Antique George I Silver Coffee Pot
Maker: Martin Stockar
An early antique silver coffee pot (or chocolate pot) with domed lid and beautifully grained fruit wood side handle. Dates...Buy NowEnquire
An early antique silver coffee pot (or chocolate pot) with domed lid and beautifully grained fruit wood side handle. Dates from the first year of George I’s reign. The elegant plain style, with simple reed borders, has the straight lined octagonal shape which is a very rare and desirable feature. The decorative strapwork handle supports are also functional as Britannia standard silver is purer and therefore a softer silver.
Weight 1098 grams, 35.3 troy ounces.
Height 26.6cm. Diameter 15.25cm (widest point of body).
Maker Martin Stockar.
Britannia standard silver.
Marks. Stamped underneath with a full set of English silver hallmarks and incised date “1715”. The lid edge has the lion mark.
Britannia Standard. In 1696 the silversmiths were forbidden to use the sterling standard for their wares, but had to use a new higher standard, 95.8 per cent with new hallmarks – “the figure of a woman commonly called Britannia” and the lion’s head erased (torn off at the neck) replacing the lion passant and the leopard’s head crowned. This continued until the old standard of 92.5 per cent was restored in 1720.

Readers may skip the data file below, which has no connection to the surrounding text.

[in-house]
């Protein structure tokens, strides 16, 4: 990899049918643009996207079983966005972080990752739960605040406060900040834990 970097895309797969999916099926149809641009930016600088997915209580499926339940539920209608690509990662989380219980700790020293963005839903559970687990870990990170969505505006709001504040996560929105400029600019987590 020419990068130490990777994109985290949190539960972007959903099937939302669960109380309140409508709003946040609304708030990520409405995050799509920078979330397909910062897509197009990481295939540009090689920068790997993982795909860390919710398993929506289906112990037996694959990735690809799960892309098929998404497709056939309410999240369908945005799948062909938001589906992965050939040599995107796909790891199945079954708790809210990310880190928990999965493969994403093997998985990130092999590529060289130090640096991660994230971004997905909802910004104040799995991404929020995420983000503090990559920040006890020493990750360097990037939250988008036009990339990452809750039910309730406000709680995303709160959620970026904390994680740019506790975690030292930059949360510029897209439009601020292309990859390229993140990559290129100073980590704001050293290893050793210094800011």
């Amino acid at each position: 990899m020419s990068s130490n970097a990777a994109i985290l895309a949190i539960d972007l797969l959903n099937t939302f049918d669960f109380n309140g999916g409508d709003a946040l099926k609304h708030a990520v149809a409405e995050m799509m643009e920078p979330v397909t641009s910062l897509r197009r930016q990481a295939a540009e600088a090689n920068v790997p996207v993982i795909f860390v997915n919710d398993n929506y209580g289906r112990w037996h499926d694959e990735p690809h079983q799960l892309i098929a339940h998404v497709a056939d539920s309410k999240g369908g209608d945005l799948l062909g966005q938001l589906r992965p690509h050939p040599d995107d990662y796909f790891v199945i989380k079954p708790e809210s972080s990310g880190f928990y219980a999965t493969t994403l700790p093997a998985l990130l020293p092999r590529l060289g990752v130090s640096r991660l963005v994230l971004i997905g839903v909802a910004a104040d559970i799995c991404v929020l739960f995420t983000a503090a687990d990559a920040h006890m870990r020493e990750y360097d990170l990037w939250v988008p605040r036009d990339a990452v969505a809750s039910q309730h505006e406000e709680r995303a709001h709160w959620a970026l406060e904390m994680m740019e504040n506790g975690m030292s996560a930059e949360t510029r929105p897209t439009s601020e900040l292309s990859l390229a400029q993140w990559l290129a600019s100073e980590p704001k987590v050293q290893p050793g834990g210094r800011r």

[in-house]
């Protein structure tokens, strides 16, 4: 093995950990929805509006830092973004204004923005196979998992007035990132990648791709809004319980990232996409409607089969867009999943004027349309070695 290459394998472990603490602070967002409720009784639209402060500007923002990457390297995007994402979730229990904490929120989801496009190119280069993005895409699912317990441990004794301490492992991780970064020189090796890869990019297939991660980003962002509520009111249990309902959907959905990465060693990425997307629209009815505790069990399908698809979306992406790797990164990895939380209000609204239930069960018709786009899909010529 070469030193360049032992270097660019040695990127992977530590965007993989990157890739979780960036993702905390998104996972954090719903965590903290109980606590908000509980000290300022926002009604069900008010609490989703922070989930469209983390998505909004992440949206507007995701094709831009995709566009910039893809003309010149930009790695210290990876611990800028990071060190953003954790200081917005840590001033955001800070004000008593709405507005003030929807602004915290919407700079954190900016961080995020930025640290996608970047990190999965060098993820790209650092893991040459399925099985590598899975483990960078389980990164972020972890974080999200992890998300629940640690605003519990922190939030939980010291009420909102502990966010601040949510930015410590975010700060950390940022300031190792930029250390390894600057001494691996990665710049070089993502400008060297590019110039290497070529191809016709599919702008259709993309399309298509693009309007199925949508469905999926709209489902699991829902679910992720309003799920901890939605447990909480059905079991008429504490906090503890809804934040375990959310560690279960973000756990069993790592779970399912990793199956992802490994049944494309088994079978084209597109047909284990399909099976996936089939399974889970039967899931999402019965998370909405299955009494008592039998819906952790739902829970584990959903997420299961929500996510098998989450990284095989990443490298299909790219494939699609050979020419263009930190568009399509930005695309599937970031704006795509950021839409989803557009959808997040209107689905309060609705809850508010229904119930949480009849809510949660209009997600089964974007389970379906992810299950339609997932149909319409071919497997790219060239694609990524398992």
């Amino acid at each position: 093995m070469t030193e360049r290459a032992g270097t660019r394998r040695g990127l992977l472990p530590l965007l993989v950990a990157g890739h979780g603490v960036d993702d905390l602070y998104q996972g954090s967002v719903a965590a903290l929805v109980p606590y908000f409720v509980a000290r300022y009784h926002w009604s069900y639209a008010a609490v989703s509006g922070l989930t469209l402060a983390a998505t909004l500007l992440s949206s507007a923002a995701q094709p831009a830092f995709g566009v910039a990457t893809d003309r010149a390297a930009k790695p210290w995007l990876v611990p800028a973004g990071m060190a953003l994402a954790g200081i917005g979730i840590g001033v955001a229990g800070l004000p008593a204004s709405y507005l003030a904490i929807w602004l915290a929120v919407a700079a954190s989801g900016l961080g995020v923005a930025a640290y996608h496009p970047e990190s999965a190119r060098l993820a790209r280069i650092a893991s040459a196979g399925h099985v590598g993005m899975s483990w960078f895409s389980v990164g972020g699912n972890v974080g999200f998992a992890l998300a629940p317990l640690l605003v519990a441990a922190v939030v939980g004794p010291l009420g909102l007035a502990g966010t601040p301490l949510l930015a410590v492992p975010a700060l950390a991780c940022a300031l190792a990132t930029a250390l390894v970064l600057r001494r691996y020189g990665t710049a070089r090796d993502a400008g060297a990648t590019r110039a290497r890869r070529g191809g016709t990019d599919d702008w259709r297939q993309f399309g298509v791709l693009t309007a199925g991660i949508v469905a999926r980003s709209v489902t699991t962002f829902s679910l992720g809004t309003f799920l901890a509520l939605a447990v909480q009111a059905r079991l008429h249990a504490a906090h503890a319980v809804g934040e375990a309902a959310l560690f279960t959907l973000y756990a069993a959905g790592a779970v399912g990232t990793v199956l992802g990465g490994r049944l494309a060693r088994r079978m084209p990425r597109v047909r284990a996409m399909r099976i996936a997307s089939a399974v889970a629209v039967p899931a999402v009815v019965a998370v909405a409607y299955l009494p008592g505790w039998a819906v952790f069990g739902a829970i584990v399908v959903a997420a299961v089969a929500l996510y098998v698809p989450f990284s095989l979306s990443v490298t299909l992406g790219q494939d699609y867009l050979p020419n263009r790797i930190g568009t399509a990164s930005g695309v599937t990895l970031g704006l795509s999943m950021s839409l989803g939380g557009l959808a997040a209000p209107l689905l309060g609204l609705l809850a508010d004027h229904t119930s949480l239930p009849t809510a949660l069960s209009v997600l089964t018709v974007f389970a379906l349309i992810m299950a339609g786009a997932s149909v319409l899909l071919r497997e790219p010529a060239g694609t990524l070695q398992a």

Literature: Coffee and chocolate were brought to England in the mid 17th century and were established as part of social life by the end of the century. Coffee pots can be found from the 1680’s onwards. Initially, these tall form pots were used for both coffee and chocolate however we now term chocolate pots to be those with either a removable finial or removable lid for inserting a swizzle stick. We also nominate some early side handled pots as chocolate pots.
The early 18th century silver pot is in very good condition. The octagonal sides are good at the edges. This pot has been tested for water retention and does not leak. Shows moderate signs of wear commensurate with age as would be expected.
Maker: Martin Stockar
Martin Stockar, London silversmith, originally from Kent, apprenticed to Michael Fenton 1688, free 1695. 1st mark entered as largeworker probably 1697 on commencement of the register. 2nd mark in partnership with Edward Peacock 1705. 3rd mark alone.
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